Definition of Dystonia
1. Noun. (medicine) A disabling neurological disorder in which prolonged and repetitive contractions of muscles cause jerking, twisting movements and abnormal postures of the body ¹
¹ Source: wiktionary.com
Definition of Dystonia
1. a condition of disordered tonicity of muscle tissue [n -S] : DYSTONIC [adj]
Medical Definition of Dystonia
Click the following link to bring up a new window with an automated collection of images related to the term: Dystonia Images
Lexicographical Neighbors of Dystonia
Literary usage of Dystonia
Below you will find example usage of this term as found in modern and/or classical literature:
1. Journal of Nervous and Mental Disease by American Neurological Association, Philadelphia Neurological Society, Chicago Neurological Society, New York Neurological Association, Boston Society of Psychiatry and Neurology (1920)
"Case of dystonia musculorum deformans, showing extension spasms of neck muscles and effort of patient to check them. way, commenced to share in these ..."
2. Contributions to Medical and Biological Research by William Osler (1919)
"However, one can hardly see how this diagnosis could be well supported in view of the fact that dystonia appears in childhood and is progressive, ..."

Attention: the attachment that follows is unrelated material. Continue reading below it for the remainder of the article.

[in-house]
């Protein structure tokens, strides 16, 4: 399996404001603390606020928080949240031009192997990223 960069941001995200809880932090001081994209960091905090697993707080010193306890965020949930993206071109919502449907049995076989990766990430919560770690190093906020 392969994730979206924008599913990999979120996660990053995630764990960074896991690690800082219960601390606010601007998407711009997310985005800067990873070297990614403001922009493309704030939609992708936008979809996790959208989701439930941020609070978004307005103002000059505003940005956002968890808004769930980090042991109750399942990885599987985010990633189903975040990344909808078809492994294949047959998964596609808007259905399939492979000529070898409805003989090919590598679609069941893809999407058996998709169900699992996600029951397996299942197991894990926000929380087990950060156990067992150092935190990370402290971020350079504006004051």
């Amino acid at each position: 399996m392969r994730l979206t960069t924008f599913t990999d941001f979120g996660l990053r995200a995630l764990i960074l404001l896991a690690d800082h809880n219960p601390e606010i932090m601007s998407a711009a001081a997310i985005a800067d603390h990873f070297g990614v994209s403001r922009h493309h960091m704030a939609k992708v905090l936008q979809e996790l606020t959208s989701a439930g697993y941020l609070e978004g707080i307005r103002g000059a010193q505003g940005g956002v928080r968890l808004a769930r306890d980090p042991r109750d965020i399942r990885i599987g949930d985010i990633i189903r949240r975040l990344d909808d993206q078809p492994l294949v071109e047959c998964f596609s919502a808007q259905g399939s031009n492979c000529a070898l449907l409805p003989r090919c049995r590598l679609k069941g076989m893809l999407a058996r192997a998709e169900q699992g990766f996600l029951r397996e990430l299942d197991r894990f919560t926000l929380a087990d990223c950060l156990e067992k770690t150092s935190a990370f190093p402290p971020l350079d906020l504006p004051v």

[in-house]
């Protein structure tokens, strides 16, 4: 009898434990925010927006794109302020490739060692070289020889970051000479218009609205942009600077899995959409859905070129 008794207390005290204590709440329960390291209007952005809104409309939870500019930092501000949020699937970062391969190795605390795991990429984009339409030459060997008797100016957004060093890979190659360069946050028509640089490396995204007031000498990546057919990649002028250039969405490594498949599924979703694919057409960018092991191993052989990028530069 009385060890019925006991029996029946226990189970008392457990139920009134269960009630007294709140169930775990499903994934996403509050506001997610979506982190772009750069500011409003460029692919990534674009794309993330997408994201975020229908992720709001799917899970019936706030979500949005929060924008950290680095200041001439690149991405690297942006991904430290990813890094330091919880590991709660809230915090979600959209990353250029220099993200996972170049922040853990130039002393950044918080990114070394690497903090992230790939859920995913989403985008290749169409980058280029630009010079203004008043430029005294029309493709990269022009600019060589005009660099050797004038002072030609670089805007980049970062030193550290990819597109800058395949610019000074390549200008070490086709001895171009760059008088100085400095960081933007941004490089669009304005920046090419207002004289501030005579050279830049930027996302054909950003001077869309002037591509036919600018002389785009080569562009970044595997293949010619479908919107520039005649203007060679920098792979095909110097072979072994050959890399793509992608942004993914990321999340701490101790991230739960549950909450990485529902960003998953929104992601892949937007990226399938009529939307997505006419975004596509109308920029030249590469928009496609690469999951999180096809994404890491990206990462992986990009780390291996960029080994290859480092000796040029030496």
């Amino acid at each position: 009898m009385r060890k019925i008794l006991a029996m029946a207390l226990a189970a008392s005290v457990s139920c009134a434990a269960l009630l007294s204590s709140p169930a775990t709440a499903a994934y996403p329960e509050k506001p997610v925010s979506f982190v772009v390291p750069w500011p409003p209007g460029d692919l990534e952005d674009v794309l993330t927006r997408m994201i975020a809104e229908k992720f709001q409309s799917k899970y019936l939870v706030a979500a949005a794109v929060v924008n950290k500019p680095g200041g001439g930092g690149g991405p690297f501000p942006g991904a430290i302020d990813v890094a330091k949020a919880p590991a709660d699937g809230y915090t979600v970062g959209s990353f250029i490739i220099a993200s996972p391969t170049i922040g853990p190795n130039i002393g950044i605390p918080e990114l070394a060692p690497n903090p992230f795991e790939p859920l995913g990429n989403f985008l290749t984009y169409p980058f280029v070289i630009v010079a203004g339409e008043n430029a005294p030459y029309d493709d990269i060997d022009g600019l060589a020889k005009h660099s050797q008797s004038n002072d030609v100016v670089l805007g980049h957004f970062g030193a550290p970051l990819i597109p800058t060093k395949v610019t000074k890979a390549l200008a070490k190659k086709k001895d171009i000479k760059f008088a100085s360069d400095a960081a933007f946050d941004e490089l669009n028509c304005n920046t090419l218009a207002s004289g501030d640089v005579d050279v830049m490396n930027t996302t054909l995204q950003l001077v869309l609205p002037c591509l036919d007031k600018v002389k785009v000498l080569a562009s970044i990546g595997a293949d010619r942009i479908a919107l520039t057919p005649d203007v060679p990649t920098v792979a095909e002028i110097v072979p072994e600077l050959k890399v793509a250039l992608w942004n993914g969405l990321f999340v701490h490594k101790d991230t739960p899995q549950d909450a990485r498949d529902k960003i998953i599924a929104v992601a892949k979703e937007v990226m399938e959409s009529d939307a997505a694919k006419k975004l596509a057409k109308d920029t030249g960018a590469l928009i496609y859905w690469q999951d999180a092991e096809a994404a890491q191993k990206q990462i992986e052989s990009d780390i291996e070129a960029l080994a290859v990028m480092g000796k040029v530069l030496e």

3. Neurological Bulletin by Frederick Tilney, Columbia University, Dept. of Neurology (1921)
"A CASE OF HEMI-dystonia* dystonia MUSCULORUM DEFORMANS BY CHARLES ... to (he Hospital for Deformities and Joint Disi-a NEW YORK CITY The subject of dystonia ..."
4. Nervous and Mental Disease Monograph Series (1918)
"dystonia Musculorum Deformans. In a paper upon the progressive torsion spasm of ... He concludes that the progressive torsion spasm of childhood (dystonia ..."
5. Diseases of the nervous system: A Text-book of Neurology and Psychiatry by Smith Ely Jelliffe, William Alanson White (1917)
"... emotional hyperactivity may have little real feeling behind it. It is often mostly mimicry which is uncontrollable because of the motor defect. dystonia ..."
6. Diseases of the nervous system: For the General Practitioner and Student by Alfred Gordon (1913)
"... kept up for a long time and carried out persistently and patiently, may yield satisfactory results. dystonia MUSCULORUM DEFORMANS ..."